What is behind the mask?
Heart like rock?". This is the caption, my new friend, Huzaifa Hamid in Iraq tells me, for this photo above, taken by his brother at the protests this past week in Sulaymaniyeh. I visited this city last year, a city with a population about the size of Seattle, meeting with youth leaders there. The photo is startling to me for a couple reasons. First, it is of a young woman activist taking this brave, bold action, in a city where 4 young people were killed last week by soldiers. Most of the photos and videos we have seen so far from protests in most Middle East countries this week have been of young men. Second, it immediately reminded me of another famous image from our own anti-war and civil rights protests.
More protests are planned for next week, calling for not so much an overthrow of the regime in Northern Iraq, but more focused on weeding out corruption in government, and an improved economy.
I was most struck by Huzaifa's empathy for the soldier. He writes;
"I think the soldiers themselves are very good persons and they do not wanna do violence but they take order from their boss from KDP or PUK (the ruling parties) that's why they are doing violence, and if they reject the order,they must quit their job and can not get money to keep their family a life."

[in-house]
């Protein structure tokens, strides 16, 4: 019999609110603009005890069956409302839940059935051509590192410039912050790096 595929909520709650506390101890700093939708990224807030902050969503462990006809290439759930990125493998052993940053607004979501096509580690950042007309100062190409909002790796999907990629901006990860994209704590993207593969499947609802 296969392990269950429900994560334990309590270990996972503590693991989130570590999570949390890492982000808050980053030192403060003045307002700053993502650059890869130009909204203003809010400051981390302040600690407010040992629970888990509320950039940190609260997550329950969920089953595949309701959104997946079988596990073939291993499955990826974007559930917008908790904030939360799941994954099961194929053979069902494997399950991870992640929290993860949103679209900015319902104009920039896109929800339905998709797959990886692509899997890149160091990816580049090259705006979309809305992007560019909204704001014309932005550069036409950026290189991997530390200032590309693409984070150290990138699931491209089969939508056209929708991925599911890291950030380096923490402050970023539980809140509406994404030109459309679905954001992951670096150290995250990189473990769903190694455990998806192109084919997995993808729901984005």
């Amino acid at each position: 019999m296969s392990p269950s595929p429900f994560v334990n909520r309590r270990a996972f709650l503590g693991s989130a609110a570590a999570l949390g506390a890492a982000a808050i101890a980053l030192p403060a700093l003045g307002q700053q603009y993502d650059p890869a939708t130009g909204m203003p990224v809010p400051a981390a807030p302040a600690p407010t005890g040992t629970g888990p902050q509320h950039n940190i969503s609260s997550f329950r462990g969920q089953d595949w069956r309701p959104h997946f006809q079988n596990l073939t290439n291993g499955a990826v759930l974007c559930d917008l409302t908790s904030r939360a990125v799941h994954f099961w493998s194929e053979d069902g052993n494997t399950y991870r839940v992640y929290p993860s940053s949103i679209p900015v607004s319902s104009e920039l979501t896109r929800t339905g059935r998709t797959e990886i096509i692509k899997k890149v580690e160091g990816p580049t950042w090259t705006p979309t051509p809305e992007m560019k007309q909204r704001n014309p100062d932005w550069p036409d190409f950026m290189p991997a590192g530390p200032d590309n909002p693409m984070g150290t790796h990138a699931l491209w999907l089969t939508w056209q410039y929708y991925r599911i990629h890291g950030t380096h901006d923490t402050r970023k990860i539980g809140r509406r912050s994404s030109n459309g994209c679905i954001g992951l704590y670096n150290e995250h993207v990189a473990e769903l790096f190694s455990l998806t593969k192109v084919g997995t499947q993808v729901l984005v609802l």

To me this is most remarkable, this empathy for those with whom we often see as our enemy. Yet, this can be the most powerful part of non-violent resistance, this ability to keep one's own humanity in tact by remembering the humanity in others. When 4 people have just been slaughtered, this can seem to be an unimaginable, even abhorrent task.
Heart like a rock? My friend tells me the soldier is being challenged here to make a difficult choice. Accept the flower or risk a hardening heart.
Gandhi, Martin Luther King, Nelson Mandela all helped us to seek non-violent change, fueled by this ability to be our strongest by remembering the humanity in us all. It tests us on both sides of the gun.
Maybe it is too much to ask the soldiers to put down their guns at this moment. But I wonder if they could be asked to pull off their masks?
Greg Tuke teaches and travels internationally, working with university faculty in India, Indonesia and the MIddle East, sharing strategies for implementing international collaborations within course work. This blog chronicles key experiences and insights about those experiences. All opinions expressed are mine, and represent no other institutional affiliation.